Across China: Township counselors bridge legal gap in rural areas

Source: Xinhua| 2017-07-21 17:07:56|Editor: Liangyu
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NANCHANG, July 21 (Xinhua) -- Migrant worker Qiu Laiyun can finally return to work, after a legal dispute over a work accident has been resolved.

Qiu seriously injured his right hand in February when he was hired to do logging for Wu Xingchang, a farmer in Luoshi township, Fengxin county in eastern China's Jiangxi Province.

The two had been locked in a dispute over Qiu's medical expenses ever since. Local officials tried to mediate on several occasions but without success.

Xu Jianhong, 44, a township counselor since 2012, intervened to prevent the dispute from escalating, successfully solving the deadlock.

"Villagers used to resort to violence in case of disputes. But many now choose to find lawyers when they have trouble," Xu said.

Fengxin was the first county in the province to pilot the township counselor system. At the end of last year, virtually every township in Jiangxi had such counselors, which are a great help for farmers.

Zhou Shaobin, a villager in Zhangshu city, Jiangxi, has benefited. Two years ago, his son drowned after being pressured to swim in a river by several classmates. He asked for compensation from the families of the six boys without success, even attempting to fight them.

Counselor Zou Xiaohu offered help, finally persuading the parents in the classmates to compensate him.

"My son died all of a sudden. If it were not for Zou, I might have resorted to extreme means," Zhou said.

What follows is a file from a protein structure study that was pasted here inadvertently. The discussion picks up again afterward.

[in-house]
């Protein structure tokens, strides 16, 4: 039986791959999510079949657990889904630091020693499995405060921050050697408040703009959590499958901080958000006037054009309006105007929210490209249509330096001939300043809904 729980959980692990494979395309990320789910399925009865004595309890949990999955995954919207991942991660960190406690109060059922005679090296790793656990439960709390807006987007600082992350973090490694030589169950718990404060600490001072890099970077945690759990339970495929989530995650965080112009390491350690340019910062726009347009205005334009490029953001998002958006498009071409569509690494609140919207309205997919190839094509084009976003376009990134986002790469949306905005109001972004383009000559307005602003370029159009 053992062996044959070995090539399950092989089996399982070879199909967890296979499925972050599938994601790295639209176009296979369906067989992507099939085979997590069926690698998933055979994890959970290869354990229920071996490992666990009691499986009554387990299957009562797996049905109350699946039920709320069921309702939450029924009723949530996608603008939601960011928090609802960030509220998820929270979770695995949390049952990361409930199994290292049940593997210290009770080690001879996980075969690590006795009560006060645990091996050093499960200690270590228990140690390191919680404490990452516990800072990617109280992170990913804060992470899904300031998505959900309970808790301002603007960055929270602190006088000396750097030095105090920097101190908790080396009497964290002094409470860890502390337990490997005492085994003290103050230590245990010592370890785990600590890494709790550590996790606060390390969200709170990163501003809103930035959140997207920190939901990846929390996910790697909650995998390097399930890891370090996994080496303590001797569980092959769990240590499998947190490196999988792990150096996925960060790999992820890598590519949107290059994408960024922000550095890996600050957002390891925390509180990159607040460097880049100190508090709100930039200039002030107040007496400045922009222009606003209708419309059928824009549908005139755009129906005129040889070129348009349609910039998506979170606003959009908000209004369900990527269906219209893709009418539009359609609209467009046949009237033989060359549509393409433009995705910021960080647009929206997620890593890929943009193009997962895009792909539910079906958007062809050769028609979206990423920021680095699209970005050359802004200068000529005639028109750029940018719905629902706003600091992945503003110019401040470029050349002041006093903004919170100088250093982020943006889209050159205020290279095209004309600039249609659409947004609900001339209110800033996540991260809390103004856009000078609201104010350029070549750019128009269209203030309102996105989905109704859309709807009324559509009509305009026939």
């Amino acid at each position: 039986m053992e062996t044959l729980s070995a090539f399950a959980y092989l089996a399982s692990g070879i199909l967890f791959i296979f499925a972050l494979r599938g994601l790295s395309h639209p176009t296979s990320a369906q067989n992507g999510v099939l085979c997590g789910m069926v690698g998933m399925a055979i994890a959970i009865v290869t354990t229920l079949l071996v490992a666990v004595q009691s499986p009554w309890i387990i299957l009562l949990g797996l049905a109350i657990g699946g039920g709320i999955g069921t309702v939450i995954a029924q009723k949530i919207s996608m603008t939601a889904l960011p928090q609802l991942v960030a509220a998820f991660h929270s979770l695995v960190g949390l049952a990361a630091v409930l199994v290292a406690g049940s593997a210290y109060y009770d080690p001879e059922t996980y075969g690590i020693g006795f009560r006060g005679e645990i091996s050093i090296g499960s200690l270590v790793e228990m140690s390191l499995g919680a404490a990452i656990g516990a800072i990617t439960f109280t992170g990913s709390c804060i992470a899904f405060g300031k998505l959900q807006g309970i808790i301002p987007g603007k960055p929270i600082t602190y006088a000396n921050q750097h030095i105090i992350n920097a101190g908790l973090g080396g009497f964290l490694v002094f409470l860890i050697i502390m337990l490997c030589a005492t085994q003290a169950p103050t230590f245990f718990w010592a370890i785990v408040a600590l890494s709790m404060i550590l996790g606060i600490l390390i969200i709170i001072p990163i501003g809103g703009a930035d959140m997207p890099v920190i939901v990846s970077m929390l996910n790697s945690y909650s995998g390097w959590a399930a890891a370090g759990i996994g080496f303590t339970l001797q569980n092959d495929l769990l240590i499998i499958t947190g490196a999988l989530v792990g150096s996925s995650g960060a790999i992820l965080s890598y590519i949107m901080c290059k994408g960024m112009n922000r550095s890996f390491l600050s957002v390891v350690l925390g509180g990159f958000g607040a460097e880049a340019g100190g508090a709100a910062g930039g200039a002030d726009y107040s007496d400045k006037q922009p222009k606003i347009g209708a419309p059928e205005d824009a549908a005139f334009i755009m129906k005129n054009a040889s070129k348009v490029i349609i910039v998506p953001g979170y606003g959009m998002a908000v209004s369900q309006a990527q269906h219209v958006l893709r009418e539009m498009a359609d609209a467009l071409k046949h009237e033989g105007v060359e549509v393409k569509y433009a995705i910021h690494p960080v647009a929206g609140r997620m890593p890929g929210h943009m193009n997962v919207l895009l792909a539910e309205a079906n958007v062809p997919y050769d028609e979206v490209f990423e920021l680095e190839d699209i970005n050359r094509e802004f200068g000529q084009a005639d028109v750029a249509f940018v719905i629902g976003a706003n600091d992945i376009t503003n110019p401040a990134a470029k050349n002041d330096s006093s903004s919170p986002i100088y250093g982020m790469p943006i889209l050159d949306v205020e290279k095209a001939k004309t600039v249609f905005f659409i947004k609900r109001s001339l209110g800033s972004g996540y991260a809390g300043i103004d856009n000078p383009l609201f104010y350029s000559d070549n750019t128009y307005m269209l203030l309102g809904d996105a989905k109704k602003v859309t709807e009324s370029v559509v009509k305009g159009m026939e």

Counselors teach the public to protect their interests legally, offering legal service for concerned parties, prompting more villagers to solve disputes through legal means instead of petitions, said Jin Yuansheng, head of the Fengxin County Justice Bureau.

Besides lawsuits, spreading legal knowledge is also important work of the counselors.

"We provide legal advice on important projects and land deals for the township government and villagers and legal training," said Fu Shugen, a township counselor in Nanchang, capital of Jiangxi.

Counselors at governments of different levels have played an active role in explaining legislation, key policy-making and resolving complicated disputes, said an official with the Jiangxi Provincial Justice Department.

"They bridge the rural legal gap and contribute to maintaining social harmony and stability," the official said.

Township counselors have also been piloted in other provinces across the country.

In Enshi Tujia and Miao Autonomous Prefecture in Hubei Province, each township has set up a "legal clinic" for the public. Counselors also offer online consultation services for those deep in the mountains.

In the eastern coastal province of Zhejiang, 33,600 villages and communities had counselors at the end of 2015.

"The counselor system is a key move to promote law-based governance and will prompt government employees to enhance legal awareness," said Yan Sanzhong, a legal researcher at Jiangxi Normal University.